online: 11 december 2003
modified: 10 december 2003

5 december 2003 they came to a city

17:18 words written on paper today (at the outdoor cafe and walking)
followed by notes written afterwards

crows lifting turf
strange: a hundred or so crows - each pecking and tugging to lift pieces of turf - up to 15 cm square - the field looks as if it has been harrowed

a russian waiter
he is here for a few months to learn English (my English very bad, very bad, he says)

news today - call centre offshoring attains public awareness
call centres for British train inquiries move to India - globalised service industry becomes front page news

a struggle to complete daffodil 25
it took me a week of gradual crafting of hasty notes

nearly stayed in bed today - amazed to be feeling lively now and walking faster than usual

where are the people? I am almost the only one here in the outdoor cafe

a lone crow flying north over the level playing field this is almost like fiction

a man from Sweden asks the way
I advise him to follow the road and to ask again when lost

from horticulture to process engineering
he told me he'd qualified in horticulture and changed in mid life to chemical engineering

I met him again at just the point where he became lost so he asked me again and I walked with him to the place he was seeking - we talked of many things

thanks a million
he said as we parted

the nearly full moon seen through trees in the last daylight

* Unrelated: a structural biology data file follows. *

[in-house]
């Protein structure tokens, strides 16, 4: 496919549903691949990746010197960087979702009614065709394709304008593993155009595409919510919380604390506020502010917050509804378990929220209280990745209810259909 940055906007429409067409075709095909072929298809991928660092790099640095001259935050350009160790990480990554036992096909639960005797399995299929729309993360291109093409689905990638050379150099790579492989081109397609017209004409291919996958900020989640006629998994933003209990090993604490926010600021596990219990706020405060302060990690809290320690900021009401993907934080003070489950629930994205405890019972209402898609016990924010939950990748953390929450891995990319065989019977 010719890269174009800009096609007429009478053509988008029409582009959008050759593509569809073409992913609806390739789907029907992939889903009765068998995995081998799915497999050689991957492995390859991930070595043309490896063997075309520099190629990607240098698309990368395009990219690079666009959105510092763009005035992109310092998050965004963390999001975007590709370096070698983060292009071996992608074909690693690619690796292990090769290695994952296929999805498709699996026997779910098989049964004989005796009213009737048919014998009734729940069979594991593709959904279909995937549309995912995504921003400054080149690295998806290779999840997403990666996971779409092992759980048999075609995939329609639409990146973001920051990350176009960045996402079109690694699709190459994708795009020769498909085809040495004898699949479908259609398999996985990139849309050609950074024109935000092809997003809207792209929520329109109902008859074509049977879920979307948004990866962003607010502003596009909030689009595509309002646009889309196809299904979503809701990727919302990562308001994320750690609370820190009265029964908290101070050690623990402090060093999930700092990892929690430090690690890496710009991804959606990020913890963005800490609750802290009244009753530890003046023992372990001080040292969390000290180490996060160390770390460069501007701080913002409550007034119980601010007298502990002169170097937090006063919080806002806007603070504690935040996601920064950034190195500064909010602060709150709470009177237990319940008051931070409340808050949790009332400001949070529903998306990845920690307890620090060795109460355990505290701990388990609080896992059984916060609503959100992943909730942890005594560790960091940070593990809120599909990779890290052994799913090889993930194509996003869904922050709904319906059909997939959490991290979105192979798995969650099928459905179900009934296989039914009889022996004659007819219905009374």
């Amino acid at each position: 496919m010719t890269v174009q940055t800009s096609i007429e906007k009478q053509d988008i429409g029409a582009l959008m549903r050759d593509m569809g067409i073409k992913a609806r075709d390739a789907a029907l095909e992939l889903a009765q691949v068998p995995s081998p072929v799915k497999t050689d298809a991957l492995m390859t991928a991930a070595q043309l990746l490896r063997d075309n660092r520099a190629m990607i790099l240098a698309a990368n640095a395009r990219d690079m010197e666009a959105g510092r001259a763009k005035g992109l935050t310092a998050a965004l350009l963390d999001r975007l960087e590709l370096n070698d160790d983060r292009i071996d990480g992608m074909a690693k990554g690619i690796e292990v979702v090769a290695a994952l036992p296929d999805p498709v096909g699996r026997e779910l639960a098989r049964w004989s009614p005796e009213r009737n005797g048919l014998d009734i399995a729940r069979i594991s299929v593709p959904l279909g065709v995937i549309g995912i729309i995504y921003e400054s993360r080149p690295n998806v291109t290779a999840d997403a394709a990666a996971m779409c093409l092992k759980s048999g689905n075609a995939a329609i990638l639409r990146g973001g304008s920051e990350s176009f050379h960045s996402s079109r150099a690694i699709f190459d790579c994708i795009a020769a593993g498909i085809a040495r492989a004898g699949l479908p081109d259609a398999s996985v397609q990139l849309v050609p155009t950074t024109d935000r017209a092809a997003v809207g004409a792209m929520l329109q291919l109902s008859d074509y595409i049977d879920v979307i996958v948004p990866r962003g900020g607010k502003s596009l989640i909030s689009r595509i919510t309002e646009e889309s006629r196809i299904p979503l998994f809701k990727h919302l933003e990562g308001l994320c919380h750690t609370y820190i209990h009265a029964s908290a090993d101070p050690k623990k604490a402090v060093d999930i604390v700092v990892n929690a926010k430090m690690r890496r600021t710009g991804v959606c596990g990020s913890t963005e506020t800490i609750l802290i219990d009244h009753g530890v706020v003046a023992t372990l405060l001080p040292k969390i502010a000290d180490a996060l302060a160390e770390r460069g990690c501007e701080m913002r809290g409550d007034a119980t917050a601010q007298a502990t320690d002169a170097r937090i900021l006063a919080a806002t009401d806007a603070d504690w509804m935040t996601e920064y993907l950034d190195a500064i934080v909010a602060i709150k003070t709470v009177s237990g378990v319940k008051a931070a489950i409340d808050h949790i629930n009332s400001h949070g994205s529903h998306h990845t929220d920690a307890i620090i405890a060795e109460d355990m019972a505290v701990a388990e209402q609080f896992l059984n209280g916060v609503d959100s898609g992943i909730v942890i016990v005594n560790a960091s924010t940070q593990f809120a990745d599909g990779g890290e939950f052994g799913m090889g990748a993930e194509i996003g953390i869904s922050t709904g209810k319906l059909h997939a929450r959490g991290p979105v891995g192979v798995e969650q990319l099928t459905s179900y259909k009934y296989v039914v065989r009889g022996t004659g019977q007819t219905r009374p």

crossing a field alone in the dusk

much renewed by this experience
a ritual of earth and cosmos and humanity

at edge of the dark wood
that reminds me of Dante:

Midway life's journey I was made aware
That I had strayed into a dark forest*

approaching Parliament Hill

people silhouetted on the horizon - and I can see the tops of the trees growing beyond it
which looks mysterious, as if one is looking at a stage set

suddenly the city lights are visible as I cross the horizon

they came to a city
the play by J B Priestley** (his utopia) that I remember seeing in childhood. I am often reminded of it.

**Today I find that used copies of the edition published by Heinemann, London 1943, are available at .

*the opening words of Dante's Inferno, in Dante, The Divine Comedy, translated by Laurence Binyon, Agenda Editions, London 1979, page 3.
His peace of mind, matter and soul ... is our lost paradise.

Paolo Milano, in the introduction, page xxxix.

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